Browser- Chrome and Firefox Beta. Firefox has two features that Chrome lacks, extensions/apps and customizable search. Firefox for Android allows you to use browser extensions just like you would on your computer. The price for using extensions is generally a slower browsing experience, but you can decide which apps are worth it. Firefox also has wide open search options. In Chrome, you can only choose from a few search engines, basically google and some other really shitty search engines like AOL (really) and Yahoo. Firefox allows you use any search box you can find and add it. For example, I set up my firefox to search google, reddit, wikipedia and duck duck go, all from the search box. I can choose which I want as I type what I’m searching for. Chrome is by far the fastest browsers I’ve used on Android, but the search function is woefully limited. I also tried out CM’s browser and Dolphin. I liked CM more than Dolphin but it was a little slower than Chrome. I will keep auditioning CM/Chrome/Firefox Beta until I choose a winner.

Why Firefox Beta? I found it to be faster, and it hasn’t crashed yet so for a Beta it’s pretty solid and bug free.

Music- Spotify. Same as IPhone.

VPN- Freedome It’s easy to install/setup, and only $30 a year. I tried out Hotspot and Private Internet Access as well and Freedome is the most consistent and simplest so far. As a lawyer if you don’t use a VPN you shouldn’t use public wifi. This will keep you from being tracked, and keep you safe on public wifi’s while protecting your ISP anonymity as well.

Keyboard- Google. Once you start swipe typing you’ll never go back to pecking at those tiny keys. These keyboards both offer the ability to swipe from letter to letter and the words auto generate. Much faster, google keyboard has a bug in it that makes it switch from letters to numbers, and it appears to be more pronounced for us lefties.

Google Drive- I have never been a big fan of google drive. It’s clunky and not especially great at document editing or storage. It seems like something Microsoft would make. However, Drive and it’s associated apps (Docs/Slides) have undergone some major updates and are way less shitty now. To the point I actually use Drive now more than DropBox now on my phone. Android and Drive/Docs work very well together and it made me take another look at their computer browser version as well. If you haven’t used Drive/Docs on your computer or phone in a while it’s worth giving them a look again.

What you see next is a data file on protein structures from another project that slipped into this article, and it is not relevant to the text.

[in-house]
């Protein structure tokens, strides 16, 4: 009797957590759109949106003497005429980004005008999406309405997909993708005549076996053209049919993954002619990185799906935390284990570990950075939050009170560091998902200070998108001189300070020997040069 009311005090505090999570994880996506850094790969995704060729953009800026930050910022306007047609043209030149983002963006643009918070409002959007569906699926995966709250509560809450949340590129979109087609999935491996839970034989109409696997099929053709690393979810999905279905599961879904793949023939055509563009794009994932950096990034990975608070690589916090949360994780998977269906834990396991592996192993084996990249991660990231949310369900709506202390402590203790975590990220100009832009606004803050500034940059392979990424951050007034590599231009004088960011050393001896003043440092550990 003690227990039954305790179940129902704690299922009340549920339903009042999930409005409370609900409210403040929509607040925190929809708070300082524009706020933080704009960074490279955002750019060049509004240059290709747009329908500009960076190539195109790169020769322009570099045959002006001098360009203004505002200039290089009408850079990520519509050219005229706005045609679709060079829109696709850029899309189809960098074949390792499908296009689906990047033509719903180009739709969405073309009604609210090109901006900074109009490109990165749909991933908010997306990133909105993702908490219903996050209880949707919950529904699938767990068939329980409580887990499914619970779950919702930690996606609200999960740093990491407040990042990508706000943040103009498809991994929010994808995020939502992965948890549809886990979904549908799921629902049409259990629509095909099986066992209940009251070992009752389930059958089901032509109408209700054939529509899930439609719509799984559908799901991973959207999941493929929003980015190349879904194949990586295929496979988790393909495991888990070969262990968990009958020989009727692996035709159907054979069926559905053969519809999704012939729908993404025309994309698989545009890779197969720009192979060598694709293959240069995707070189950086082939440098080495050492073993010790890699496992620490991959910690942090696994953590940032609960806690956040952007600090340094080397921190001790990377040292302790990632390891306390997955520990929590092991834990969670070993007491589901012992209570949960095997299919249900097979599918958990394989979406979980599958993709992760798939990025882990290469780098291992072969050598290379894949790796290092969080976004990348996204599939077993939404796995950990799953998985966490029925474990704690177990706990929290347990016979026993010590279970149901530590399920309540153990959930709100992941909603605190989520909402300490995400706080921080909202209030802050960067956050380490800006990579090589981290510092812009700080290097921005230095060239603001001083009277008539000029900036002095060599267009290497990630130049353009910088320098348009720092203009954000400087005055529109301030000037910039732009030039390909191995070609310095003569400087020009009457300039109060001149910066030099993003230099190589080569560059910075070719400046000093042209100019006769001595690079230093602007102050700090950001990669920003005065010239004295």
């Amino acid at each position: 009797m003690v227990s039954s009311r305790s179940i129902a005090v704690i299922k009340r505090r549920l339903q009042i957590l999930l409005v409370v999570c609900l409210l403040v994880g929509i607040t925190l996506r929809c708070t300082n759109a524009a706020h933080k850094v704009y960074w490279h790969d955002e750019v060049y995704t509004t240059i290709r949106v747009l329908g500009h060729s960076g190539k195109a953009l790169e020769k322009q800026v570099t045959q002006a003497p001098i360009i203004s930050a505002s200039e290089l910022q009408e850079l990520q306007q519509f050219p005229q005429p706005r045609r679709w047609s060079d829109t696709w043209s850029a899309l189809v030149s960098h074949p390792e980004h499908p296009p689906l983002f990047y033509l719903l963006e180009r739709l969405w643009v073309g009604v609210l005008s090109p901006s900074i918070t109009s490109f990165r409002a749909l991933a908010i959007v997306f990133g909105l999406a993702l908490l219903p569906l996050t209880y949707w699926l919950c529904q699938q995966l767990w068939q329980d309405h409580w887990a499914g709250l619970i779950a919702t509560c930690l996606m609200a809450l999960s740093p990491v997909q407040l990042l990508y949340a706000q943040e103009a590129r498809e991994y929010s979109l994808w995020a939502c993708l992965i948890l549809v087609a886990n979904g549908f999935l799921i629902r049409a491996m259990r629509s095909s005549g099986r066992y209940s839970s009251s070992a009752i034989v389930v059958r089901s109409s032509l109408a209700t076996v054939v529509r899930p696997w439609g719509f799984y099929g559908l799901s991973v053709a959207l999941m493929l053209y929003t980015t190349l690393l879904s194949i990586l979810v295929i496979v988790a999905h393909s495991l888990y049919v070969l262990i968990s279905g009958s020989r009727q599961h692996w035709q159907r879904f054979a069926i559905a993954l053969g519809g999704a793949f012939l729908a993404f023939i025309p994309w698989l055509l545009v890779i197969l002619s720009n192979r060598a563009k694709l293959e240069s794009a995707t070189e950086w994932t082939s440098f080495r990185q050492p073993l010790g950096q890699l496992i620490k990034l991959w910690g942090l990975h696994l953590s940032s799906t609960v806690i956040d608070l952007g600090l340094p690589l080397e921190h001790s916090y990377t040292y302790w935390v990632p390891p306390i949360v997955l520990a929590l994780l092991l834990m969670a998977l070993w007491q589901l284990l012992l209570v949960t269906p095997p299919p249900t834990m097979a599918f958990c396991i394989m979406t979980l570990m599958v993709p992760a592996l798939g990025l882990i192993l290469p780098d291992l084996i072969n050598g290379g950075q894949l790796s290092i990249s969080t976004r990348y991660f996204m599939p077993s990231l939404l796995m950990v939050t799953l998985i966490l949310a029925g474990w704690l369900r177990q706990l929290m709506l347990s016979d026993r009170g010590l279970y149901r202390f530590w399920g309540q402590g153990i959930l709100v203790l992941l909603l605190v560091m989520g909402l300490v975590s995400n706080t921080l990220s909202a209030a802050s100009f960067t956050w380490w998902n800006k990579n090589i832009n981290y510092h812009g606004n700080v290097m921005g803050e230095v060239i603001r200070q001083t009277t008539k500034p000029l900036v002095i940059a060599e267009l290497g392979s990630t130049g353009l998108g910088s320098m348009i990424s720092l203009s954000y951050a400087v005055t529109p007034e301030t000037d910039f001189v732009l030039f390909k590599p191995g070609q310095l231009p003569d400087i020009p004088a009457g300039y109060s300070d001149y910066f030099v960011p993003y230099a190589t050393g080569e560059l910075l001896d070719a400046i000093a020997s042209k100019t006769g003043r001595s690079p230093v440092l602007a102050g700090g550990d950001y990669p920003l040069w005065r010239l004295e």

What I don’t like/miss from my Iphone

As I already mentioned I cut touch a number in my Iphone email and it would call instantly. I’m still working on that for Android. Itunes U, I haven’t found a comparable product for Android. I miss the instant flip up screen on the Iphone that had the brightness phone etc. The Android version is on the bottom, which for a big phone is less than ideal. It’s also very small and not as easy to use. Swiping left/right in a browser doesn’t do anything on Android. Encryption was automatic on the Iphone, where on the Active S5 you have set it up and install a 6 digit passcode, no PIN or other way to unlock the phone.

If you are a lawyer considering the switch let me know and I’ll be happy to share my experience with you.





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We convict a lot of innocent people in Texas. For a lucky few defendants, we figure out they are innocent before we take away years/decades of their life or put them to death. Let’s say you are arrested but it turns out that there was no probable cause and the charges are dropped, can you sue and hold anyone in the government accountable? Sure you can sue, the better question is, can you win? That can be tougher that you’d think, even for blatant constitutional violations, like arrests without probable case.

The reason for this is qualified immunity. Qualified immunity is a monument of police state judicial activism, in which our federal courts invented a doctrine that shifts the costs of wrongful arrests (sitting in jail, bail money, hiring a lawyer etc) to the public. What started as a limited common law defense grew as the court added more and more hurdles for Plaintiffs to clear to bring a case and survive summary judgments.

Again, the federal doctrine of qualified immunity is not a law passed by Congress, federal judges just made it up, and it protects officers who make mistakes on the job. I don’t have immunity in my law practice, you probably don’t have immunity in your job (although negligent doctors in Texas bought practical immunity with the help of TLR), but government actors do.

You may remember that lawsuits against the State government for violations of the US Constitution are called 1983 suits. So if you want to sue the local police, sheriff or jail you would probably use a 1983 suit and file in federal court.

What do you have to prove in a false arrest case? That the police made an arrest without probable cause, and considering the totality of the circumstances, acted unreasonably.